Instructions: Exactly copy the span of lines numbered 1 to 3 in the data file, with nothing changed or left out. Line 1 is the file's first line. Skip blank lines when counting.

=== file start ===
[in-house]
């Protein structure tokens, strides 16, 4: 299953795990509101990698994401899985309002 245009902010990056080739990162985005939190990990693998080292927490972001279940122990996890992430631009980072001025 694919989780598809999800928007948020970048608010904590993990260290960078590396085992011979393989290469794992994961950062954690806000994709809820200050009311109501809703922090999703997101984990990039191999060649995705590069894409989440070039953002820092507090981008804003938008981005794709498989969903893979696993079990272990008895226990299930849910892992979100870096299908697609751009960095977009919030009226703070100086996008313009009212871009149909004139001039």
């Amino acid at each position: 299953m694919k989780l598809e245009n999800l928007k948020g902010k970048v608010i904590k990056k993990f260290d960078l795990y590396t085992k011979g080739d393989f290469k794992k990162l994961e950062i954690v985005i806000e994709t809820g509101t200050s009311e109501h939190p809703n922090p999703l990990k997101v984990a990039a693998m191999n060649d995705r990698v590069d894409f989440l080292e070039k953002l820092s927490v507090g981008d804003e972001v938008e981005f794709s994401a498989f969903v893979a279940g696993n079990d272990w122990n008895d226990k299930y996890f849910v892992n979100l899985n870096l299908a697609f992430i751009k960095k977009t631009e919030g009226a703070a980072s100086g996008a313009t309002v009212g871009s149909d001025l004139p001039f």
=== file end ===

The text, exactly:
[in-house]
């Protein structure tokens, strides 16, 4: 299953795990509101990698994401899985309002 245009902010990056080739990162985005939190990990693998080292927490972001279940122990996890992430631009980072001025 694919989780598809999800928007948020970048608010904590993990260290960078590396085992011979393989290469794992994961950062954690806000994709809820200050009311109501809703922090999703997101984990990039191999060649995705590069894409989440070039953002820092507090981008804003938008981005794709498989969903893979696993079990272990008895226990299930849910892992979100870096299908697609751009960095977009919030009226703070100086996008313009009212871009149909004139001039």
């Amino acid at each position: 299953m694919k989780l598809e245009n999800l928007k948020g902010k970048v608010i904590k990056k993990f260290d960078l795990y590396t085992k011979g080739d393989f290469k794992k990162l994961e950062i954690v985005i806000e994709t809820g509101t200050s009311e109501h939190p809703n922090p999703l990990k997101v984990a990039a693998m191999n060649d995705r990698v590069d894409f989440l080292e070039k953002l820092s927490v507090g981008d804003e972001v938008e981005f794709s994401a498989f969903v893979a279940g696993n079990d272990w122990n008895d226990k299930y996890f849910v892992n979100l899985n870096l299908a697609f992430i751009k960095k977009t631009e919030g009226a703070a980072s100086g996008a313009t309002v009212g871009s149909d001025l004139p001039f």